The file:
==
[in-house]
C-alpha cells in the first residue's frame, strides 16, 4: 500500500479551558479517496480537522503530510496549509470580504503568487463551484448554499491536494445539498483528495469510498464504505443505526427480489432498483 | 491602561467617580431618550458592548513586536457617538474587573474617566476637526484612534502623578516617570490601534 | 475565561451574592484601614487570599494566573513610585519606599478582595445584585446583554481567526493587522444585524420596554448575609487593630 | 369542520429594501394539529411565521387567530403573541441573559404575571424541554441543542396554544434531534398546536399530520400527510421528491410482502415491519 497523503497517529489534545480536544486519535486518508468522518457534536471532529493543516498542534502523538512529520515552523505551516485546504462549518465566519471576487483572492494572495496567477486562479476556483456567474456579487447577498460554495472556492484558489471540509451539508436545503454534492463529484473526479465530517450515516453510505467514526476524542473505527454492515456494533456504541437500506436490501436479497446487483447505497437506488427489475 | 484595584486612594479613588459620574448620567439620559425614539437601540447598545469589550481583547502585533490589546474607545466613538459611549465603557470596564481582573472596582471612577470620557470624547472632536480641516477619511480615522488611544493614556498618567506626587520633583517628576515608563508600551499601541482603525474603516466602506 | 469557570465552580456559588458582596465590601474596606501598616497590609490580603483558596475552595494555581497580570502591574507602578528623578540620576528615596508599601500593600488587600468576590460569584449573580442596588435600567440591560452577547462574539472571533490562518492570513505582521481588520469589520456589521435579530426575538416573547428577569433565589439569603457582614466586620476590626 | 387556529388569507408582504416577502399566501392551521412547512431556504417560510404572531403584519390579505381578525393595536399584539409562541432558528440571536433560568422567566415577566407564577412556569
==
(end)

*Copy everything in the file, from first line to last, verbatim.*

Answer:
[in-house]
C-alpha cells in the first residue's frame, strides 16, 4: 500500500479551558479517496480537522503530510496549509470580504503568487463551484448554499491536494445539498483528495469510498464504505443505526427480489432498483 | 491602561467617580431618550458592548513586536457617538474587573474617566476637526484612534502623578516617570490601534 | 475565561451574592484601614487570599494566573513610585519606599478582595445584585446583554481567526493587522444585524420596554448575609487593630 | 369542520429594501394539529411565521387567530403573541441573559404575571424541554441543542396554544434531534398546536399530520400527510421528491410482502415491519 497523503497517529489534545480536544486519535486518508468522518457534536471532529493543516498542534502523538512529520515552523505551516485546504462549518465566519471576487483572492494572495496567477486562479476556483456567474456579487447577498460554495472556492484558489471540509451539508436545503454534492463529484473526479465530517450515516453510505467514526476524542473505527454492515456494533456504541437500506436490501436479497446487483447505497437506488427489475 | 484595584486612594479613588459620574448620567439620559425614539437601540447598545469589550481583547502585533490589546474607545466613538459611549465603557470596564481582573472596582471612577470620557470624547472632536480641516477619511480615522488611544493614556498618567506626587520633583517628576515608563508600551499601541482603525474603516466602506 | 469557570465552580456559588458582596465590601474596606501598616497590609490580603483558596475552595494555581497580570502591574507602578528623578540620576528615596508599601500593600488587600468576590460569584449573580442596588435600567440591560452577547462574539472571533490562518492570513505582521481588520469589520456589521435579530426575538416573547428577569433565589439569603457582614466586620476590626 | 387556529388569507408582504416577502399566501392551521412547512431556504417560510404572531403584519390579505381578525393595536399584539409562541432558528440571536433560568422567566415577566407564577412556569